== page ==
The Atlantic Celtic world (image generated via Google Earth)
Here is a small, UK-biased selection of books, and a few important articles from academic journals. If you want to pursue anything further, these will lead you to hundred of other publications.
books on the Ancient Celts
The debate on the meaning of 'Celticness'
Books on the invention of the Celts
Simon James, 1999, The Atlantic Celts: Ancient people or modern invention? British Musem Press, London, & University of Wisconsin Press, Madison
My own book, directly examines the origins of the idea that some modern people in Ireland and Britain are Celts. It is now out of print, but copies are usually available from the invaluable abebooks.com.
John Collis, 2003, The Celts: Origins, Myths and Inventions, Tempus, Stroud
John Collis's recent book considers the continental Iron Age peoples as well as the islanders, and outlines in great detail the intricacies of the development of notions about the Celts in modern archaeological scholarship. It is aimed more at the academic community, but is an important book for anyone interested in the subject.
Michael A Morse, 2005, How the Celts Came to Britain: Druids, Ancient Skulls and the Birth of Archaeology, Tempus, Stroud222p, 23 b/w pls ( 2005) Another valuable new book on the subject
Malcolm Chapman, 1992, The Celts; the construction of a myth, St. Martin's Press, London and New York
If you are interested in how the idea of Celts in the British Isles originated and developed, this controversial and polemical book is nevertheless very useful.
How traditions get invented...
E. Hobsbawm and T. Ranger (eds.), The Invention of Tradition, Cambridge University Press 1983.
Contains papers on the invention of the romantic motif of the Scots Highlander, and for balance, the creation of many English 'traditions', during the nineteenth century.
Books on past identities in general
Paul Graves-Brown, Sian Jones and Clive Gamble (eds), Cultural Identity and Archaeology: The construction of European communities, Routledge, London and New York 1996
valuable addition to the debate, containing general papers on the nature
and construction of identities, past and present, plus several contributions
specifically on the Celts. See specially the contributions by Renfrew,
Collis and Fitzpatrick.
Siān Jones The archaeology of ethnicity : constructing identities in the past and the present, London : Routledge, 1997
A major study of how we think about ethnicity, and how we can find evidence for it in the past; also, how we often create it when it wasn't really there...
General books on the Ancient Celts
Simon James, 1993, Exploring the World of the Celts, Thames & Hudson, London & New York (now available in paperback)
My first book on Celtic issues, a general survey of the early Celtic peoples of Europe, according to the traditional view. It was the reserach I undertook to write this book that first made me really question the whole idea of 'Ancient Celts', especially in the islands.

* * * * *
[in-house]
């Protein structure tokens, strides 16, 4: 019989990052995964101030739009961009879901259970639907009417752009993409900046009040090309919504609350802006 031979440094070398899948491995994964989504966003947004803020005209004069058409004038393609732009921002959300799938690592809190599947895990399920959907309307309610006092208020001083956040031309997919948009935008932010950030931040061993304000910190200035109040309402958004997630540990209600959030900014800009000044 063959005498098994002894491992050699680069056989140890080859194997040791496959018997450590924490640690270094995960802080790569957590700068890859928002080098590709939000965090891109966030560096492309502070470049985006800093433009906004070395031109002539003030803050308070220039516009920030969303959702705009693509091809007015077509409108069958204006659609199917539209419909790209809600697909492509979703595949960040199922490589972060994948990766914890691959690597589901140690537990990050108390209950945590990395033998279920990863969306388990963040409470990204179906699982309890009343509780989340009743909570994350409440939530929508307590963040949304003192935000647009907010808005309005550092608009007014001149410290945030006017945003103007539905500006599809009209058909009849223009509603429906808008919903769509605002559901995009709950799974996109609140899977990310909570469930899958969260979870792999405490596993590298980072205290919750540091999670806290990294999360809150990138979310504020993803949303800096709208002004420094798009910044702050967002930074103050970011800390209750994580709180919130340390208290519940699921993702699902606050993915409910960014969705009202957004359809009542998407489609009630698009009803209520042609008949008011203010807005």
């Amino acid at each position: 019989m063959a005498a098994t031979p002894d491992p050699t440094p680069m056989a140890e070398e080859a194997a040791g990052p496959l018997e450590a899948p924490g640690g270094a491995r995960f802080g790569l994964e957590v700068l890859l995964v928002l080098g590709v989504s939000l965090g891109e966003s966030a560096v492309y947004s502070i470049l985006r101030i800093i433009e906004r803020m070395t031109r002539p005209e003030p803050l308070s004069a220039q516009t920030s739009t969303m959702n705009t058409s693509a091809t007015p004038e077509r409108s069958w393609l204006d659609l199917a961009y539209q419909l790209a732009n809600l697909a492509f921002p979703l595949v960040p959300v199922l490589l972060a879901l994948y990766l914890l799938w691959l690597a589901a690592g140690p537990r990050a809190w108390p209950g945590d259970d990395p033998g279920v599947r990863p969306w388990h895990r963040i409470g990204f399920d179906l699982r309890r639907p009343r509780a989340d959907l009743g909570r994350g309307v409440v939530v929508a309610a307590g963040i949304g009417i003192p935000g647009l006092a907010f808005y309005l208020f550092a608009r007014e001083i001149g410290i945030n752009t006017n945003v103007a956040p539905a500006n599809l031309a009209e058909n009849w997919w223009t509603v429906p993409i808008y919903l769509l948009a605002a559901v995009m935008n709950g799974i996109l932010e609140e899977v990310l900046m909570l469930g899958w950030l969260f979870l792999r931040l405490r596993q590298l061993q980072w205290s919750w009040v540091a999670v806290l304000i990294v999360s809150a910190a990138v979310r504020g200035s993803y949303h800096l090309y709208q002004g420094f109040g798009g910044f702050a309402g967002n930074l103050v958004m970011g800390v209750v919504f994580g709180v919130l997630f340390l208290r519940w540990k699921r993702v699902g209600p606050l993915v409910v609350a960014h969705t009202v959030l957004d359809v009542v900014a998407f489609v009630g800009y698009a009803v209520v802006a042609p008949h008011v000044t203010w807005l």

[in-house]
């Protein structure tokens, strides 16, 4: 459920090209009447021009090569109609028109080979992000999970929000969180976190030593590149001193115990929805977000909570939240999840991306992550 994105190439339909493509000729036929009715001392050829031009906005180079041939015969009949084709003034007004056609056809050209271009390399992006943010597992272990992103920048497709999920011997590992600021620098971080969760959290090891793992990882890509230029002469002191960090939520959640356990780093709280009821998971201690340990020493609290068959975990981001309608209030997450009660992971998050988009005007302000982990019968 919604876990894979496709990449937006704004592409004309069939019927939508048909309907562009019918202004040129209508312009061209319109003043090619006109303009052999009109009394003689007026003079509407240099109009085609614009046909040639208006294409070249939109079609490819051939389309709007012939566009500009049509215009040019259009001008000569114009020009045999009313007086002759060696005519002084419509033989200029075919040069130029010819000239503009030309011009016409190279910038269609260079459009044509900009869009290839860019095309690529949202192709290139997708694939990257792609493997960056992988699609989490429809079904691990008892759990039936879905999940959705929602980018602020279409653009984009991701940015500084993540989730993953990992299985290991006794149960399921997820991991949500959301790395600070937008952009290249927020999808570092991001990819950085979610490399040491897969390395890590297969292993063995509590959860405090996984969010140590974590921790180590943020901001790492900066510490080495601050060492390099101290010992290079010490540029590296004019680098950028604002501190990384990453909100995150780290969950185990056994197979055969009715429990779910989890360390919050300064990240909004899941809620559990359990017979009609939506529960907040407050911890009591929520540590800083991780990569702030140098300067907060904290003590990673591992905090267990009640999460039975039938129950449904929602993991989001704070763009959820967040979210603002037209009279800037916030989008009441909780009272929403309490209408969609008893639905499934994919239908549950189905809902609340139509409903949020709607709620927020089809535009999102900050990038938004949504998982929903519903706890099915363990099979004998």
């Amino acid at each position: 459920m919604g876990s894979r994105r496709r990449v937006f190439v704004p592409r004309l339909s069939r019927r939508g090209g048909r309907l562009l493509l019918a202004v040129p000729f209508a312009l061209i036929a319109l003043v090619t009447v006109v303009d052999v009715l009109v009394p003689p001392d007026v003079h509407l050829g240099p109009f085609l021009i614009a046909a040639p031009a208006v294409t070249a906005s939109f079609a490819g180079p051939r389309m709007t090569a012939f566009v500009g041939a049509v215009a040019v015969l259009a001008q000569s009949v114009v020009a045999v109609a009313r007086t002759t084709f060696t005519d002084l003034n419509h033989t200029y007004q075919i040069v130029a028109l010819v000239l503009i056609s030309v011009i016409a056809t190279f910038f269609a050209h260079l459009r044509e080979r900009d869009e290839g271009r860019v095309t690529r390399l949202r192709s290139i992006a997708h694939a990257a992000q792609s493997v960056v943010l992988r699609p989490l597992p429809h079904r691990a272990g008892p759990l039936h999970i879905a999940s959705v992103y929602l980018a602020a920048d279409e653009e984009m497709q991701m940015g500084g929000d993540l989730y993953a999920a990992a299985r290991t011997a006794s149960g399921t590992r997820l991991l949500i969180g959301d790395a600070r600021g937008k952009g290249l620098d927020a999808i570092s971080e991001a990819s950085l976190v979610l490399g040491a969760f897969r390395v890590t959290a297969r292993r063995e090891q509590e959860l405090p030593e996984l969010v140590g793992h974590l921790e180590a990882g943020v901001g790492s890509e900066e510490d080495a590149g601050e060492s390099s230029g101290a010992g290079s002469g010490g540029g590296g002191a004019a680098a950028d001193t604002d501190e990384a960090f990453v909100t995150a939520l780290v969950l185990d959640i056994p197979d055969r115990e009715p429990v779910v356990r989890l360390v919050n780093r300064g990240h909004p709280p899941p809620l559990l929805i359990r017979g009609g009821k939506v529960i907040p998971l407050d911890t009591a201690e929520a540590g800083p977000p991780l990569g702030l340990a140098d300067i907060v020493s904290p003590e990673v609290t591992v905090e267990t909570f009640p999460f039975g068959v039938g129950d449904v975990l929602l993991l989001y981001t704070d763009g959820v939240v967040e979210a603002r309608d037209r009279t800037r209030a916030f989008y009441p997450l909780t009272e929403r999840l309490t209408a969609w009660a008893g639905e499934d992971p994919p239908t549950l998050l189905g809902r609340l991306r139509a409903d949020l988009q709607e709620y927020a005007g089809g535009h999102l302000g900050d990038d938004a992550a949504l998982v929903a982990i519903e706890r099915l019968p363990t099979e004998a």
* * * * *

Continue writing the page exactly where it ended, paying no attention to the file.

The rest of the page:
Miranda. J. Green (ed.),1995, The Celtic World, Routledge, London and New York
Conceived from a fairly traditional viewpoint, this contains a large collection of authoratitive papers on all aspects of Celtic life and culture.
V. Kruta, O. Frey, B. Raftery and M. Szabo, (eds.), 1991, The Celts, Thames & Hudson, London/Rizzoli and New York,
An enormous volume, comprising the catalogue of the 1991 Venice exhibition on the Celts, with a collection of thematic essays by almost everyone who is anyone in the field of Ancient Celtic studies. Lots of excellent colour illustrations, butbe warned, the English translations of some of the papers are very odd!
The academic debate on the meaning of 'Celticness'
I was involved in a pretty heated debate about the Celts in the British archaeological journal Antiquity. It was started by the following paper:
In this article Ruth and Vincent Megaw present a broadside against the 'Celt-scepticism' of people like Chapman, Hill, and Merriman. It accuses such scholars, very unfairly and quite implausibly in my view, of being motivated by English nationalism and anxiety rooted in the decline of British imperial power and the 'threat' of European federalism.
I was moved to write a response, arguing that the rejection of a Celtic past was partly due to more and better archaeological evidence making the idea hard to sustain, but also that such archaeologists are indeed ideologically motivated - but usually by a post-colonial and multi-cultural agenda, certainly not a nationalist one: that, ironically, their emphasis on multiple, diverse societies in Iron Age Britain, at least, and rejection of uniform Celts, recognises that Britain has always been home to multiple identities, peoples, or nations - as the new Scottish parliament, and Welsh assembly, re-emphasise in our own time. My response was:
The Megaws subsequently produced a brief response to me and to others:
Some other papers on the Iron Age
(One of a number of papers by J.D. which emphasise the 'differentness' or 'otherness' of the British Iron Age past, and the danger of assuming it must be a familiar, known, Celtic one)
There is an article by J.D. (although minus pictures) on the Web: 'Weaving the strands of a new Iron Age'
(A critical look at the evidence for an identifiably 'Celtic spirit' in the remote past)
(An excellent general work on the 'La Tene' art style, the name given to the largely abstract, 'curvilinear' (curving-line) art popularly known as 'Celtic'.)
The best books (in my opinion!) are:
(Druids probably had nothing to do with Stonehenge - they flourished 1,000 years after the great stones appear to have been abandoned, perhaps representing the collapse of an entirely different, earlier belief system. Similarly, most archaeologists would argue that the modern Druidic orders are a product of eighteenth century romanticism, and have no link with the real, Iron Age Druids.)